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Sentient Research Co-Authors Study on Middle-School Cyberbullying in the American Journal of Public Health
05-05-2015

In an article published in March 2015 in AJPH entitled "Cyberbullying perpetration and victimization among middle-school students" we examined correlations between gender, race, sexual identity, and technology use, and patterns of cyberbullying experiences and behaviors among middle-school students. We collected a probability sample of 1285 students alongside the 2012 Youth Risk Behavior Survey in Los Angeles Unified School District middle schools.

We used logistic regressions to assess the correlates of being a cyberbully perpetrator, victim, and perpetrator-victim (i.e., bidirectional cyberbullying behavior). In this sample, 6.6% reported being a cyberbully victim, 5.0% reported being a perpetrator, and 4.3% reported being a perpetrator-victim. Cyberbullying behavior frequently occurred on Facebook or via text messaging. Cyberbully perpetrators, victims, and perpetrators-victims all were more likely to report using the Internet for at least 3 hours per day. Sexual-minority students and students who texted at least 50 times per day were more likely to report cyberbullying victimization. Girls were more likely to report being perpetrators-victims. Cyberbullying interventions should account for gender and sexual identity, as well as the possible benefits of educational interventions for intensive Internet users and frequent texters.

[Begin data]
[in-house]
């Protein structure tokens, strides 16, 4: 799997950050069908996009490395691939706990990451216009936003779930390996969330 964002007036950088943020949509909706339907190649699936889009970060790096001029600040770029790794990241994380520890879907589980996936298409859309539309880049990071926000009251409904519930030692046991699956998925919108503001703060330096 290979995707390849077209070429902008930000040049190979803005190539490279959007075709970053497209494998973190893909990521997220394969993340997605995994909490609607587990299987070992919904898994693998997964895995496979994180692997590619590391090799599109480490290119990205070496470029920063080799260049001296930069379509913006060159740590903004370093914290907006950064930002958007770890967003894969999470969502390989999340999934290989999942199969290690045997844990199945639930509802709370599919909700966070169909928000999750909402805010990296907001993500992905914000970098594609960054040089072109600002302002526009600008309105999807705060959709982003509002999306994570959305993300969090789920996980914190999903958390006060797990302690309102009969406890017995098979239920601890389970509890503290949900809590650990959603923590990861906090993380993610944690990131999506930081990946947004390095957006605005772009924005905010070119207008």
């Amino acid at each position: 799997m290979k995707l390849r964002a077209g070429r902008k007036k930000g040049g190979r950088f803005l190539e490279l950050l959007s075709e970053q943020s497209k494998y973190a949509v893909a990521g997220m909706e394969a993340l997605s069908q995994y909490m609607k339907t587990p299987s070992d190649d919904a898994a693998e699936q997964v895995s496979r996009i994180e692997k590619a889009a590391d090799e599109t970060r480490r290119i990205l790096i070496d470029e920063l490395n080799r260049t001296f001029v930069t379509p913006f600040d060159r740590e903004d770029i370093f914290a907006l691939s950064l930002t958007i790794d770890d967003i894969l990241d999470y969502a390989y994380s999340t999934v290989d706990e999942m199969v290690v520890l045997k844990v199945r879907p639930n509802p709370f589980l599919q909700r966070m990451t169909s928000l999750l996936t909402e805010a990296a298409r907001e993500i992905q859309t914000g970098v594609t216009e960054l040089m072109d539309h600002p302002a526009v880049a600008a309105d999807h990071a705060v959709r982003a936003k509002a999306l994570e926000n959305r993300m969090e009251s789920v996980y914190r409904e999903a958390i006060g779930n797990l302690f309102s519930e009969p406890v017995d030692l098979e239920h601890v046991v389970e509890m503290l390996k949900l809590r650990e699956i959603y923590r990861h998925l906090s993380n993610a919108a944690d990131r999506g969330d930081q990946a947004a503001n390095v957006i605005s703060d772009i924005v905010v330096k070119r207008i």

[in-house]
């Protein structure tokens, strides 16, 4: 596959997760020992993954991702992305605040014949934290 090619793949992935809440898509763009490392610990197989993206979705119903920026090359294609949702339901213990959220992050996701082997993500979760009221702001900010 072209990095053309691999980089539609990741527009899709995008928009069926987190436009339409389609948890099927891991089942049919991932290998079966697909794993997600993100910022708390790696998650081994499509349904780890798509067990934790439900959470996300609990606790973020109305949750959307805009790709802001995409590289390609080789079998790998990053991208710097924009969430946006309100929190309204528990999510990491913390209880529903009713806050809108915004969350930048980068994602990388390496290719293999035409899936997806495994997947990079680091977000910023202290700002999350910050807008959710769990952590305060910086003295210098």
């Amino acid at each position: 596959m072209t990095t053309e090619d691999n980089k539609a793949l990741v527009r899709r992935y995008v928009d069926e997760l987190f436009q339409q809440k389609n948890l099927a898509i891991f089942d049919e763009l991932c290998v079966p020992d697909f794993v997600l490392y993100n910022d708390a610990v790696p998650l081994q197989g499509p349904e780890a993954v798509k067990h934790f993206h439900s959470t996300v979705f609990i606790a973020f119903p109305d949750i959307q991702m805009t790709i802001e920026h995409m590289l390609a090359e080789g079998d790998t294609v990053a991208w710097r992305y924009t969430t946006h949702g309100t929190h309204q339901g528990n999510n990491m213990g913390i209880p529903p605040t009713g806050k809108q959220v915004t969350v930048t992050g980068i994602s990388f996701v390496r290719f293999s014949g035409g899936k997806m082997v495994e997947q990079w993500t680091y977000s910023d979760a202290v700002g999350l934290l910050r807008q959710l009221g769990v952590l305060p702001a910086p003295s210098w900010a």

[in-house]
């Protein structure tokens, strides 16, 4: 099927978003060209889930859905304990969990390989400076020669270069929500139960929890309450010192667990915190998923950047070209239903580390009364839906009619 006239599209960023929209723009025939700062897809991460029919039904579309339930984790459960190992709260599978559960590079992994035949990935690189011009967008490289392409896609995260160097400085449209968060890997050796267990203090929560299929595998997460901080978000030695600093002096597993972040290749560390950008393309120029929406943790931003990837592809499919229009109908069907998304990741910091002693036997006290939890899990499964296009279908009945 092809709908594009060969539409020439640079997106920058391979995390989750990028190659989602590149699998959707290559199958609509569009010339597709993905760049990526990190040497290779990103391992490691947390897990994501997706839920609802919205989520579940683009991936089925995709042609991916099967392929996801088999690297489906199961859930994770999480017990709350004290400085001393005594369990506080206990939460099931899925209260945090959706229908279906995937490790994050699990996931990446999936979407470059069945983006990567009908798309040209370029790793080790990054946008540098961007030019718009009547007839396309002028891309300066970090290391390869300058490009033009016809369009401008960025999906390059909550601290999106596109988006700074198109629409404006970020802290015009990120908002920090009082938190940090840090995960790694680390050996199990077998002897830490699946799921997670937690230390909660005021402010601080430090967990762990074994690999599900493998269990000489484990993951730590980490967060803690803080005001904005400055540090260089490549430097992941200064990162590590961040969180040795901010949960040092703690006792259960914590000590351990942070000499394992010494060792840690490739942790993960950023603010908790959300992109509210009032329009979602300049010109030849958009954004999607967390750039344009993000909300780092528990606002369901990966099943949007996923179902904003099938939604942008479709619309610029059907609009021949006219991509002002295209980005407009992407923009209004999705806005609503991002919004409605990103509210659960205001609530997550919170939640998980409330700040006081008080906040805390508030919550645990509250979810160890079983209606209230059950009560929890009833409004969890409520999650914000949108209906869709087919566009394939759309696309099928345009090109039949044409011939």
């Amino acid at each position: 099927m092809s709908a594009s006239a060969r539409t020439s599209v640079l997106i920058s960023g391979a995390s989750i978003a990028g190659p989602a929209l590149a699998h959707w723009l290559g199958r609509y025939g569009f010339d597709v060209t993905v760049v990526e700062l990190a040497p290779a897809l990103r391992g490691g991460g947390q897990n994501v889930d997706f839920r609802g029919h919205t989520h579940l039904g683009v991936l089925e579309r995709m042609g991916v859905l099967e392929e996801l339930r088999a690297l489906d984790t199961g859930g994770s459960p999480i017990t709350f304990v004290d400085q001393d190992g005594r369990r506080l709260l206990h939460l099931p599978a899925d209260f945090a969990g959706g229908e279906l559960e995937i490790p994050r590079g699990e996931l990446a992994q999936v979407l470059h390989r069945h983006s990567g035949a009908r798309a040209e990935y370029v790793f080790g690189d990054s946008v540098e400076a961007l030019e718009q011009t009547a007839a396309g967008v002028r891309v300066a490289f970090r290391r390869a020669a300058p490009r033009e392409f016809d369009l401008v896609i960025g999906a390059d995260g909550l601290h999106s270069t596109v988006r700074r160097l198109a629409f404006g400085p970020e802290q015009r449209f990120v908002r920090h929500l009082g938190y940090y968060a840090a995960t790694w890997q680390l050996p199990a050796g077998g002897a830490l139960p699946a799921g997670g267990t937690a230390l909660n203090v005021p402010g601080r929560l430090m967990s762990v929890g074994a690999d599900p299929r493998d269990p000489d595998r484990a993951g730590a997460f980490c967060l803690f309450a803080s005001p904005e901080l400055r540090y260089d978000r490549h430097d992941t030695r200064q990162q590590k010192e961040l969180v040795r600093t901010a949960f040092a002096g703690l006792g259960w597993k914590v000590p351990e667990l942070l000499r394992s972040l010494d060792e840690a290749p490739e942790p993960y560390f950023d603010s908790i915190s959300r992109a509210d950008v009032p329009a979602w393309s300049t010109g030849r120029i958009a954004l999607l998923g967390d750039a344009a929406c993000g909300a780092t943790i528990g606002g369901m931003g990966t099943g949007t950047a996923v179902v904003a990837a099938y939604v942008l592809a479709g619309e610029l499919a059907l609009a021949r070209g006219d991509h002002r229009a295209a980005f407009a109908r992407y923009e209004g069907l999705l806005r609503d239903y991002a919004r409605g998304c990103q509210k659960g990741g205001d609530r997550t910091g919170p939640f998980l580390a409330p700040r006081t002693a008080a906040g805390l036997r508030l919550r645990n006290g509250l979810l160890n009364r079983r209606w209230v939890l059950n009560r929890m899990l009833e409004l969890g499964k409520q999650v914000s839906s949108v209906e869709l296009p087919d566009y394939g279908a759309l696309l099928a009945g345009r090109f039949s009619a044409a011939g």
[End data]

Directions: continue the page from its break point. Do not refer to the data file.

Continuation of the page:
Citation:

Cyberbullying perpetration and victimization among middle-school students.
Rice E, Petering R, Rhoades H, Winetrobe H, Goldbach J, Plant A, Montoya J, Kordic T. American Journal of Public Health. 2015;105(3):e66-72

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